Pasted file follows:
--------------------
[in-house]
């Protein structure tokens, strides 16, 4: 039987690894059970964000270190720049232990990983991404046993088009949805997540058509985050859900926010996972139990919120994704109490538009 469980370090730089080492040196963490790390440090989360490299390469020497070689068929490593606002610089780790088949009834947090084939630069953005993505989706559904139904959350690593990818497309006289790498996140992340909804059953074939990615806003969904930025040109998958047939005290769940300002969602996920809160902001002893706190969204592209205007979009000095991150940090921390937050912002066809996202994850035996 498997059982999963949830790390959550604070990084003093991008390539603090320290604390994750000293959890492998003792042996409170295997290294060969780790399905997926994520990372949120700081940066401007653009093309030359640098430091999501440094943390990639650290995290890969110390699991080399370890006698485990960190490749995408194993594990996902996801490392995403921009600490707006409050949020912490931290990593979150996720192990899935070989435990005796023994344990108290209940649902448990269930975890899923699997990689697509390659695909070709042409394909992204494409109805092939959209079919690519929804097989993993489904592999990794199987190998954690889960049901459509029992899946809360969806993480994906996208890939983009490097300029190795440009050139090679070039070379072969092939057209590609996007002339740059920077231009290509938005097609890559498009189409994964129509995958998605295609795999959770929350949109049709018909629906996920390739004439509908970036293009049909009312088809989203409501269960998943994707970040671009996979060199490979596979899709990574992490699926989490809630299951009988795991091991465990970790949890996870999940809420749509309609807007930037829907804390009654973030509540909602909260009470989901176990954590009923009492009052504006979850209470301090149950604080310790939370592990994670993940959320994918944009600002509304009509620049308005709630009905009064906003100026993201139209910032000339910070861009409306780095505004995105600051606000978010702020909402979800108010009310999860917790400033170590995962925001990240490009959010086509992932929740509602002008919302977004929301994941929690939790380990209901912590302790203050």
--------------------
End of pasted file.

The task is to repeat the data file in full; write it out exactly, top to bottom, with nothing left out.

[in-house]
């Protein structure tokens, strides 16, 4: 039987690894059970964000270190720049232990990983991404046993088009949805997540058509985050859900926010996972139990919120994704109490538009 469980370090730089080492040196963490790390440090989360490299390469020497070689068929490593606002610089780790088949009834947090084939630069953005993505989706559904139904959350690593990818497309006289790498996140992340909804059953074939990615806003969904930025040109998958047939005290769940300002969602996920809160902001002893706190969204592209205007979009000095991150940090921390937050912002066809996202994850035996 498997059982999963949830790390959550604070990084003093991008390539603090320290604390994750000293959890492998003792042996409170295997290294060969780790399905997926994520990372949120700081940066401007653009093309030359640098430091999501440094943390990639650290995290890969110390699991080399370890006698485990960190490749995408194993594990996902996801490392995403921009600490707006409050949020912490931290990593979150996720192990899935070989435990005796023994344990108290209940649902448990269930975890899923699997990689697509390659695909070709042409394909992204494409109805092939959209079919690519929804097989993993489904592999990794199987190998954690889960049901459509029992899946809360969806993480994906996208890939983009490097300029190795440009050139090679070039070379072969092939057209590609996007002339740059920077231009290509938005097609890559498009189409994964129509995958998605295609795999959770929350949109049709018909629906996920390739004439509908970036293009049909009312088809989203409501269960998943994707970040671009996979060199490979596979899709990574992490699926989490809630299951009988795991091991465990970790949890996870999940809420749509309609807007930037829907804390009654973030509540909602909260009470989901176990954590009923009492009052504006979850209470301090149950604080310790939370592990994670993940959320994918944009600002509304009509620049308005709630009905009064906003100026993201139209910032000339910070861009409306780095505004995105600051606000978010702020909402979800108010009310999860917790400033170590995962925001990240490009959010086509992932929740509602002008919302977004929301994941929690939790380990209901912590302790203050």